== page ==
by Michelle Neal
Established in 2006, the Jewish Newcomers Program seeks to help Jewish newcomers to our area carve out meaningful community roots. From welcome events to a voucher program featuring discounts to local organizations and businesses, this program has continuously evolved to serve the needs of the Greater New Orleans Jewish community. To learn more about the program, click here.
The Federation hosted its annual Newcomers event on December 4. Morton and Carole Katz generously opened their Uptown home to over 60 newcomers and Federation board members. The event featured guests Alon and Emily Shaya, both Federation newcomers, and owners of local Israeli restaurant, Saba. The Shayas spoke to the group about why they decided to make New Orleans their home and encouraged the attending newcomers to do the same. The event was catered by Saba and kosher food was provided by Rimon. Since the event, several newcomers have asked to become more involved with Federation through its Katz-Phillips Leadership Development and JNOLA programs.
by Tana Velen
The first quarter of 2019 saw JNOLA reaching out to young professionals in a variety of ways. We launched our Off the Clock series which comprises of networking meetups on the last Thursday of each month. Additionally, we had our JNOLA Professional Development Seminar where participants were able to sign up for two of three great topics to help them become better, more confident professionals. Those topics were “Utilizing LinkedIn,” “How to Ask for a Raise,” and “Schmoozing 101.” Purim fell in March this year and JNOLA celebrated with a Lego-themed young families’ Purim Party in partnership with Congregation Beth Israel and the Jewish Community Day School. Looking forward to April, JNOLA will have its first Young Professionals Seder with Temple Sinai on Friday, April 19.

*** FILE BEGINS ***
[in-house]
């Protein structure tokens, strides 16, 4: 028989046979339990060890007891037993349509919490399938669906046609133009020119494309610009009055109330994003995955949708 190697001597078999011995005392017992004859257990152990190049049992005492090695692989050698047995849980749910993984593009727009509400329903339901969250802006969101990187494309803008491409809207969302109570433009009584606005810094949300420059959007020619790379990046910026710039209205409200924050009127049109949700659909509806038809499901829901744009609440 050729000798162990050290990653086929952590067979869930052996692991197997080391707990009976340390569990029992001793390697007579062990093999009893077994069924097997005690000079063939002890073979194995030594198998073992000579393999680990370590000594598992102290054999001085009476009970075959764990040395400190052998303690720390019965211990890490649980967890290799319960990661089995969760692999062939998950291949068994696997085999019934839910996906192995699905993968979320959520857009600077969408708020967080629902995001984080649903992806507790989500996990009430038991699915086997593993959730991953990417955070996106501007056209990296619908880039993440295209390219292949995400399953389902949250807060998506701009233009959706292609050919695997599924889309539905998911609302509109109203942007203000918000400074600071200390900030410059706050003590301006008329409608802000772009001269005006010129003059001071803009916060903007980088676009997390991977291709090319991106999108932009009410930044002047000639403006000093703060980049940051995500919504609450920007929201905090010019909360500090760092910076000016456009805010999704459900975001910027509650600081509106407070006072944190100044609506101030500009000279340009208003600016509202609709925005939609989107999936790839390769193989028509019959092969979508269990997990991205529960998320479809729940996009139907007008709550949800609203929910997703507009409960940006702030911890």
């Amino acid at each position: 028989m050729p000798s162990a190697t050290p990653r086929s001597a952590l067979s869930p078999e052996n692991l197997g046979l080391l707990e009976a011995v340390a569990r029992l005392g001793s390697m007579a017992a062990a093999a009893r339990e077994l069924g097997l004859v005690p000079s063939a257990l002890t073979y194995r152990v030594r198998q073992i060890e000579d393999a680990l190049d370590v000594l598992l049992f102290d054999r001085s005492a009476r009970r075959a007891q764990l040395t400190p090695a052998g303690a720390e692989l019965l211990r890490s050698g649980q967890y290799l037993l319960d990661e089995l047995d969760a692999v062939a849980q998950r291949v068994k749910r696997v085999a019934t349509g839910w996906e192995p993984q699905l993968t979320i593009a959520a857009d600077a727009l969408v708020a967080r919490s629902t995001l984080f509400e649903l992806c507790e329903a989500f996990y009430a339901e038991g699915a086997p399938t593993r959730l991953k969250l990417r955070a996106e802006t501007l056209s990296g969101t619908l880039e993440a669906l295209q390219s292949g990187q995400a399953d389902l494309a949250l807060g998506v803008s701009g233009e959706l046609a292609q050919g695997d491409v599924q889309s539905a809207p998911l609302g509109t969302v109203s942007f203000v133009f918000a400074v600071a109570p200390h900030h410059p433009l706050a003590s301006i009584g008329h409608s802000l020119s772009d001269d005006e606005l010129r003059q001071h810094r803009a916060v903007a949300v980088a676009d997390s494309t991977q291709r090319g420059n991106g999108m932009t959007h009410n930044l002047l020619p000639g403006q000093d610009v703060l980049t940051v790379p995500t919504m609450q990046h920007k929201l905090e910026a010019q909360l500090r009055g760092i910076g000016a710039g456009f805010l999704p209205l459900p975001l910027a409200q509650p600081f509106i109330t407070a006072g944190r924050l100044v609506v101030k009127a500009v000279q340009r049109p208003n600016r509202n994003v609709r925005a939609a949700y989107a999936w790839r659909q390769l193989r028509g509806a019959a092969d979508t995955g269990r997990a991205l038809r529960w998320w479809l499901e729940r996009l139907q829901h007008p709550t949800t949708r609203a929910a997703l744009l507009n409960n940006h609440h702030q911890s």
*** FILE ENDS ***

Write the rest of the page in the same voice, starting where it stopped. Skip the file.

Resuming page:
Please visit jnola.com for more information or email Tana at email@example.com if you have questions.
by Tana Velen
JP Nola seeks to provide information, resources, and affirmation to Louisiana’s LGBTQ Jewish population. We do so through relationship building with local synagogues, agencies, and other organizations to support, partner with, and promoting LGBTQ-related programming and events. JP Nola also works on LGBTQ legislation and advocacy with the goal of being the centralizing resource for Jewish LGBTQ activities in the Greater New Orleans area. JP Nola is currently planning fall/winter events. To get on our confidential email list and be kept up to date with the Jewish LGBTQ community, please email Tana Velen at firstname.lastname@example.org or Marc Behar at email@example.com.
by Tana Velen
The Jewish Federation’s Mentorship Program is gearing up for its launch. This unique program combines face-to-face mentorship experiences with an online forum to ask virtual mentors career questions. Microgrant opportunities will be available to help Jewish professionals succeed in their professions and stay in New Orleans. For more information, contact Tana Velen at firstname.lastname@example.org.
by Michelle Neal
The Edie and Paul Rosenblum Gift of Israel were instrumental in sending 12 high school students to Israel in the summer of 2018. This program offers scholarship dollars, often exceeding $7,000/student, to send high-schoolers on immersive trips to Israel. This year, an additional scholarship opportunity was added: the Hans and Donna Sternberg Study in Israel Scholarship.
The Federation continues to reach out to local parents who may be interested in sending a child to Israel in the summer of 2019. Michele Gelman, Federation's Chair of Israel and Overseas, hosted an event where the benefits of the Gift of Israel program were discussed with prospective families. To date, seven families have registered their students for trips in the upcoming year.